Kermit the Frog revealed some new plot details this week: the Muppets are basically performing all over Europe and mayhem ensues when Kermit is confused for a jewel thief that looks exactly like him. (According to Kermit, he will not pull a Lindsay Lohan and play both roles… a family member is filling in the villain role.)

I’m a bit torn about this movie in general. It’s very similar in plot to The Great Muppet Caper which also revolves around a jewel thief… isn’t there anything else worth stealing that isn’t sparkly and expensive? Oh well. All I want is to see Walter again, watch the Muppets in action, and hope and hope Bean Bunny makes an appearance. (“Has anyone seen a bunny?”)

After all the hoopla last year surrounding Epcot's 30th, Tokyo Disneyland's big day has been shrouded over a little bit.  Always seen as the forgotten park by enthusiasts, considering its hodge podge nature, the event is no less momentous.  To celebrate the milestone birthday this years promotion is known as The Happiness Year (as if the other years have been totally devoid of happiness...) and includes a special parade, merchandise, and the updated Star Tours (seriously, how is this special?)  One of the bright spots in this promotion are the fabulous special costumes that Mickey and the gang will be wearing for the year!  Lots of gold and fun...but regardless, why aren't they getting more?

Blake Taylor (BlakeOnline.com)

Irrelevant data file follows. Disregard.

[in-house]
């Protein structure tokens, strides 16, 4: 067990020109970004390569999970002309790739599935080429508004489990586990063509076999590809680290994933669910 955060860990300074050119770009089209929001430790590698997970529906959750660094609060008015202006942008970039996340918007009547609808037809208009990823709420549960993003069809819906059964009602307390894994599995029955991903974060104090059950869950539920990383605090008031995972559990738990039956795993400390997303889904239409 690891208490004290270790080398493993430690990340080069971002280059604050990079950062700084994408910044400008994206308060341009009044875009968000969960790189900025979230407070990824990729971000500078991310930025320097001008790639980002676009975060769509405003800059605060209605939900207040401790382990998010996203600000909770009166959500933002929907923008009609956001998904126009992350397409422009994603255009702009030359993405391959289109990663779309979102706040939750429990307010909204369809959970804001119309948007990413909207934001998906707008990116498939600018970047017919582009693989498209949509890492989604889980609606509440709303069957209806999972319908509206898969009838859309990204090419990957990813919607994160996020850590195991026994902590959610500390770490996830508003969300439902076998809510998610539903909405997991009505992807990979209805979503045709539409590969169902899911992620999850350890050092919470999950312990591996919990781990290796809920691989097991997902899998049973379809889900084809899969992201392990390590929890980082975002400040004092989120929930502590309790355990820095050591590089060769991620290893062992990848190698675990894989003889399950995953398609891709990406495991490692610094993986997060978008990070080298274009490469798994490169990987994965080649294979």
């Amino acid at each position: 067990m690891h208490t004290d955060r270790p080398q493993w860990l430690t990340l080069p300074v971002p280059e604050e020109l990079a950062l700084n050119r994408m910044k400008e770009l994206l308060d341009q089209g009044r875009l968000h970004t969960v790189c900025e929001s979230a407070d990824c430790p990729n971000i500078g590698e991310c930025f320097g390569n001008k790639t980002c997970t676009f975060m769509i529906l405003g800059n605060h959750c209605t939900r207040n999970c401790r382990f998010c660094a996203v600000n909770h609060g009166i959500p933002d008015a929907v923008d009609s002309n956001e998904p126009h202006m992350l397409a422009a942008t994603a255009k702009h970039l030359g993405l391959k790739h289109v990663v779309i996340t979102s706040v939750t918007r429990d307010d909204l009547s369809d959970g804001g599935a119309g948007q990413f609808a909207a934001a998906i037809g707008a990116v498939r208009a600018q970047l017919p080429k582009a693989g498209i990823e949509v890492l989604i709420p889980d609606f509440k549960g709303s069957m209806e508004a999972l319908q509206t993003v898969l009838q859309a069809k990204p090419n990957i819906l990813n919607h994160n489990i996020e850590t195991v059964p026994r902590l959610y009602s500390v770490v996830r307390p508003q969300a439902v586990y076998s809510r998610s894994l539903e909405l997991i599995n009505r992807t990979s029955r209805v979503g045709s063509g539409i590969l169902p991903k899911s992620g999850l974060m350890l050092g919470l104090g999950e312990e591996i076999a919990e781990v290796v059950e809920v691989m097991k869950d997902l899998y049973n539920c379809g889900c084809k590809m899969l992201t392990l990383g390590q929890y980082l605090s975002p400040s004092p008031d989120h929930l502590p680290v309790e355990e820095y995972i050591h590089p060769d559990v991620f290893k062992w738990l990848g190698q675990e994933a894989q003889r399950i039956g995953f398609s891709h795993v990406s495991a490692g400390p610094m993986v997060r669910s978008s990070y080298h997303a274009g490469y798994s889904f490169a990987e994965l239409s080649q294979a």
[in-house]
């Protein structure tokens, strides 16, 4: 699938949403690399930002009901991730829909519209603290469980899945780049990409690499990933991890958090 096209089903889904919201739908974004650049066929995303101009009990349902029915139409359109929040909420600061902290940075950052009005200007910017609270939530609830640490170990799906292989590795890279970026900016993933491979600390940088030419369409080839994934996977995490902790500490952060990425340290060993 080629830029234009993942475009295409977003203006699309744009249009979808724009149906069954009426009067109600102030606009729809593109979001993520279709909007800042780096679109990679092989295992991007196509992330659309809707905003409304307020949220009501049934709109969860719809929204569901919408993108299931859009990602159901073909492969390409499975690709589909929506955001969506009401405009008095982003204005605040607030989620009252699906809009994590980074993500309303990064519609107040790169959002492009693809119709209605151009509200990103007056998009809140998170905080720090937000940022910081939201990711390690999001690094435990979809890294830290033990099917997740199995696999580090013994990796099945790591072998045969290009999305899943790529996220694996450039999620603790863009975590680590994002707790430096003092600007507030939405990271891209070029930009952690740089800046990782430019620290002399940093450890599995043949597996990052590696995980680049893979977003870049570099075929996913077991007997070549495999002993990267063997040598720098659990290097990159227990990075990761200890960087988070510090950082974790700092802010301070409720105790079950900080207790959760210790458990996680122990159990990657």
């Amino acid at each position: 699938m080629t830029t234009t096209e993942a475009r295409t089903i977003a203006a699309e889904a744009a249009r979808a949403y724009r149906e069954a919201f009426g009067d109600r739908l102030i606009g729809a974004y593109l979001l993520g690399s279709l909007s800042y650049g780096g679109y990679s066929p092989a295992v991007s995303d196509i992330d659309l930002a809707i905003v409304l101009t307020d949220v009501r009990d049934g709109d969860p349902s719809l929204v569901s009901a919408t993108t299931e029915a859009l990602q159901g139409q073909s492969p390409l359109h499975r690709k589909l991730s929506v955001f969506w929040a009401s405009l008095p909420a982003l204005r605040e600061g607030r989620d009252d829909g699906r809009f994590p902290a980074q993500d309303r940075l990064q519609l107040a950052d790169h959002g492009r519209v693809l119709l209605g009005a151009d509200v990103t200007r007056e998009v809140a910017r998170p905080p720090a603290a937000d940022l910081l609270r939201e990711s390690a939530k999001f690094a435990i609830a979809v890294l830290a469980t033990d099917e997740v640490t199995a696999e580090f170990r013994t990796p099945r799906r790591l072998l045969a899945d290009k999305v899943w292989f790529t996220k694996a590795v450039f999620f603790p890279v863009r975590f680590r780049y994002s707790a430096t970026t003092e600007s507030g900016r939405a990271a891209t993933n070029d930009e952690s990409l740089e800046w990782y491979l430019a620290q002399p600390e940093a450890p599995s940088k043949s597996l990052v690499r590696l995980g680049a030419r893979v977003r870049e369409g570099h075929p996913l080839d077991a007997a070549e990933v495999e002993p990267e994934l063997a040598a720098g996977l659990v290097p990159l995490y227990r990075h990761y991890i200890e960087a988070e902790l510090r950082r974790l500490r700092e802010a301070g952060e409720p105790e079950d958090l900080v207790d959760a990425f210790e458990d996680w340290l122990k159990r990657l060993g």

The past few years have seen a surge in behind-the-scenes books that give Disney fans the unique opportunity to peruse pages brimming with knowledge, insight, and wonder behind the magic we all love so much. However, it's often that these books are not heavily advertised, even with the excess of social media present today. For this reason, I occasionally explore Amazon to see if anything new is on the books (pardon the pun) from Disney's professional publishing arm, Disney Editions. And wouldn't you know it, such a title is coming up very soon. Releasing on February 26 and written by Ted Kinni, The Disney Difference will examine Disney's expert guest services, "from expression and brainstorming to organization and people management," as quoted from the book's Amazon page.

Disney is notorious for its strive to give families a near-perfect quality experience, so this book should hit home not only with the Disney-buff market, but also in business people working toward infusing excellence in their company. Interestingly enough, a similarly themed book, Be Our Guest: Perfecting the Art of Customer Service, also written by Kinni, was first published in 2003 and just received a revision in late 2011. I'm curious how that book, while wonderful, is different from this new title. No matter, The Disney Difference should be a fun read, and is one that I'm looking forward to.

Ryan P. Wilson (Main Street Gazette)